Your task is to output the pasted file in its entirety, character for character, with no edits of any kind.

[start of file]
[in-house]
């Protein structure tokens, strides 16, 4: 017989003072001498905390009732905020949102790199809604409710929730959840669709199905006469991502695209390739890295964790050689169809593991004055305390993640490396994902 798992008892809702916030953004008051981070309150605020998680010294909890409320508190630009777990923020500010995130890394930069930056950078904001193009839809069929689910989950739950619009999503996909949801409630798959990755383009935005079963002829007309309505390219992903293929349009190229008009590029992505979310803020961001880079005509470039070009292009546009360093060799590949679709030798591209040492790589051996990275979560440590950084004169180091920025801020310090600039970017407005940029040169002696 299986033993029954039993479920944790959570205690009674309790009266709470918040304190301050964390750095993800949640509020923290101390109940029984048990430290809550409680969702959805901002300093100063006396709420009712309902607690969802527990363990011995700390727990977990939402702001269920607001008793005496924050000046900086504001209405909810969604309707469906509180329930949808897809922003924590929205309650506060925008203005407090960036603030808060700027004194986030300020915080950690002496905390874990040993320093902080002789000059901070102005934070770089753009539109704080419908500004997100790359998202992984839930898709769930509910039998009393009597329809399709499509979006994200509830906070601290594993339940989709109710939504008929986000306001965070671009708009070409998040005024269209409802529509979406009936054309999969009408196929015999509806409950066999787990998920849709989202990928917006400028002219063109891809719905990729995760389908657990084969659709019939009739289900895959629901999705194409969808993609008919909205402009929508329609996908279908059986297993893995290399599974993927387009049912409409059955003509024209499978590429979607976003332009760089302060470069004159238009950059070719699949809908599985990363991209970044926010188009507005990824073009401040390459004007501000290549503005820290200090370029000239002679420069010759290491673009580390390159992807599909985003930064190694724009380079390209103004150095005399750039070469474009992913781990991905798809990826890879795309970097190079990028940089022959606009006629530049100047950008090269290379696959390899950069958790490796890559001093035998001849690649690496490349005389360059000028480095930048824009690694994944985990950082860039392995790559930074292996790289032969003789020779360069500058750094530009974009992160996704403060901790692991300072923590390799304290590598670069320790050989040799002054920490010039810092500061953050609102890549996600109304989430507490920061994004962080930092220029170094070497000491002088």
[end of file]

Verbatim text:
[in-house]
């Protein structure tokens, strides 16, 4: 017989003072001498905390009732905020949102790199809604409710929730959840669709199905006469991502695209390739890295964790050689169809593991004055305390993640490396994902 798992008892809702916030953004008051981070309150605020998680010294909890409320508190630009777990923020500010995130890394930069930056950078904001193009839809069929689910989950739950619009999503996909949801409630798959990755383009935005079963002829007309309505390219992903293929349009190229008009590029992505979310803020961001880079005509470039070009292009546009360093060799590949679709030798591209040492790589051996990275979560440590950084004169180091920025801020310090600039970017407005940029040169002696 299986033993029954039993479920944790959570205690009674309790009266709470918040304190301050964390750095993800949640509020923290101390109940029984048990430290809550409680969702959805901002300093100063006396709420009712309902607690969802527990363990011995700390727990977990939402702001269920607001008793005496924050000046900086504001209405909810969604309707469906509180329930949808897809922003924590929205309650506060925008203005407090960036603030808060700027004194986030300020915080950690002496905390874990040993320093902080002789000059901070102005934070770089753009539109704080419908500004997100790359998202992984839930898709769930509910039998009393009597329809399709499509979006994200509830906070601290594993339940989709109710939504008929986000306001965070671009708009070409998040005024269209409802529509979406009936054309999969009408196929015999509806409950066999787990998920849709989202990928917006400028002219063109891809719905990729995760389908657990084969659709019939009739289900895959629901999705194409969808993609008919909205402009929508329609996908279908059986297993893995290399599974993927387009049912409409059955003509024209499978590429979607976003332009760089302060470069004159238009950059070719699949809908599985990363991209970044926010188009507005990824073009401040390459004007501000290549503005820290200090370029000239002679420069010759290491673009580390390159992807599909985003930064190694724009380079390209103004150095005399750039070469474009992913781990991905798809990826890879795309970097190079990028940089022959606009006629530049100047950008090269290379696959390899950069958790490796890559001093035998001849690649690496490349005389360059000028480095930048824009690694994944985990950082860039392995790559930074292996790289032969003789020779360069500058750094530009974009992160996704403060901790692991300072923590390799304290590598670069320790050989040799002054920490010039810092500061953050609102890549996600109304989430507490920061994004962080930092220029170094070497000491002088």